Schultz: Training camp is a necessary evil for success

Chris Schultz
6/2/2013 3:16:21 PM
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Ah yes, CFL training camps open this week as it is the beginning of the chase for the 101st Grey Cup on November 24 in Regina. Of all the weeks of the season, these may be the three most important.

In many ways, training camp is about selfish football. It is a time you can have a mercenary mentality and it is understood and completely accepted that this is the time. The reason being, for players to be successful in the last week in June, you have to pull together and work together because if you don't, nothing improves. But up until that time, you have not made the team, you've only been given an opportunity to make the team.

As players, you have to show something; a flash, a consistency, something that separates yourself from the masses. Even for established players, they don't have to prove you can effectively play more that you must re-prove you can play.

The thing about pro football training camp is that it is a necessary evil. It is a time where you set rosters, develop an identity and find out what you have. For players, it is high stress, sometimes boring, others times very gratifying and at all times, very physical.

Even at this time when teams are limited to only one practice in pads, the amount of running, lifting, jumping and just about anything is done at its most intense and grinding level. And all the while, you have to be learning and evaluating whether you're progressing or regressing as a player. But you have to go through it.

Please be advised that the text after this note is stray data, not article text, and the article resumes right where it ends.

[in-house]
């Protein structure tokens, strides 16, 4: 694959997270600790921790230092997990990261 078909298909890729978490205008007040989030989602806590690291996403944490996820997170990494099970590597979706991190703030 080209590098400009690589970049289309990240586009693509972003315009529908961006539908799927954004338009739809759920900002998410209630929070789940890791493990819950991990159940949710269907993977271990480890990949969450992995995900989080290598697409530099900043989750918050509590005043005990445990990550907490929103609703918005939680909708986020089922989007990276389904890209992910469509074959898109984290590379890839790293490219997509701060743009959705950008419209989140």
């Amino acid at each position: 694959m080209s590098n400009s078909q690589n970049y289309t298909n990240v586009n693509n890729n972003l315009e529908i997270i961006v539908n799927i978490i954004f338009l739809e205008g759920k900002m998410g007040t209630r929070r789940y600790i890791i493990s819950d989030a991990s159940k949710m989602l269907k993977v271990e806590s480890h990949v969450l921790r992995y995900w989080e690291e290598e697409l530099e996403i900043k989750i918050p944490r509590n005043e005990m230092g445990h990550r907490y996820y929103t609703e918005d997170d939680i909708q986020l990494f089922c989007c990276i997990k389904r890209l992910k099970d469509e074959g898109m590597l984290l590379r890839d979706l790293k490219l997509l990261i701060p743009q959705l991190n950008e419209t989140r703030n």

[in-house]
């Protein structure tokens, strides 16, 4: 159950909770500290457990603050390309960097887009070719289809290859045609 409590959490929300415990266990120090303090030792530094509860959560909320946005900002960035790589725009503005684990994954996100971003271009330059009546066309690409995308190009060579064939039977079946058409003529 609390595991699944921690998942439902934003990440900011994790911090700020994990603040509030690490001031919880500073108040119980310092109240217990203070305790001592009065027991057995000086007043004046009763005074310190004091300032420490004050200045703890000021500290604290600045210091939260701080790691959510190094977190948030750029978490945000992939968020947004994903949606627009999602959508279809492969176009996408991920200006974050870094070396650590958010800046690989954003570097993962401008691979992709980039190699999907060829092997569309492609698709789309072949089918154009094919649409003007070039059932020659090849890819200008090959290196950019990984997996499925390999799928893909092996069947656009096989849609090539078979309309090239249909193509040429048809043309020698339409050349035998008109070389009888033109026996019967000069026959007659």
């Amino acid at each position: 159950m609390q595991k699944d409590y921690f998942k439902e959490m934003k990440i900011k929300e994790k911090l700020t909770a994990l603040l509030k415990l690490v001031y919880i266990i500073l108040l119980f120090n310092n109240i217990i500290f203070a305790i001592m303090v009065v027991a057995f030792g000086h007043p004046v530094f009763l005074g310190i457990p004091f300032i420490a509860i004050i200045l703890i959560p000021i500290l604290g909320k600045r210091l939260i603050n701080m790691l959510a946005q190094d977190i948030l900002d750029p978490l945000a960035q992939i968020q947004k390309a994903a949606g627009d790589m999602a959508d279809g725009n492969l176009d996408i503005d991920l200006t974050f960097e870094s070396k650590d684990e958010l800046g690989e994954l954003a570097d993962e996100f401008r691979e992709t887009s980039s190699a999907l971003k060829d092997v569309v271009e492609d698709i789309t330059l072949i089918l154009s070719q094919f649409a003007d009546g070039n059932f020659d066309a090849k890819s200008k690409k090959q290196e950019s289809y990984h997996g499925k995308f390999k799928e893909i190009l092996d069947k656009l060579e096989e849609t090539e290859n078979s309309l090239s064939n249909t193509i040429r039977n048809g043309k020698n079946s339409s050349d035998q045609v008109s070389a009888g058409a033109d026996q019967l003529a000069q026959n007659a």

Football is about the co-ordination of people with very specific assignments and adjustments. To master so many people doing so many things under pressure, you need to use repetition to your advantage. That takes weeks to master and sometimes it is not mastered at all.

The other abstract purpose of training came is to toughen up. Physically, it happens by the natural increase in pain tolerance. What hurt significantly on the first day, you don't even react to by Week 3.

Mentally, it is about concepts and terminology. Each playbook on offence, defence and special teams has a stated purpose of performance and terminology all its own. It has to be learned to a point that not only you know it, but you know you know with clarity, so there is less thinking and more instinctive reaction.

Emotionally, to be a good player, you must be able to turn it 'on' to play, and of equal value, turn it 'off' to live. What is 'it'? That controlled aggression where you enjoy punishing an opponent when appropriate and know when having those desires is inappropriate.

But for all involved, it is a time of working to win; to develop a memory and enhance revenue so you get as much as you can out of the game because in the end, the game usually gets you.

Right now, every CFL team has a genuine sense of optimism and they should because the most important aspect in football is team health. If you can stay healthy, you can win and since that is 100 per cent unpredictable, it makes sense to feel good about your chances to obtain that goal.

Pro football training camp is a lot of things but it is how you perceive it that is important. If, as a player, you see its purpose, you will do well. After all, with one more training camp done, its one less to experience in a career.

Chris Schultz

Chris Schultz


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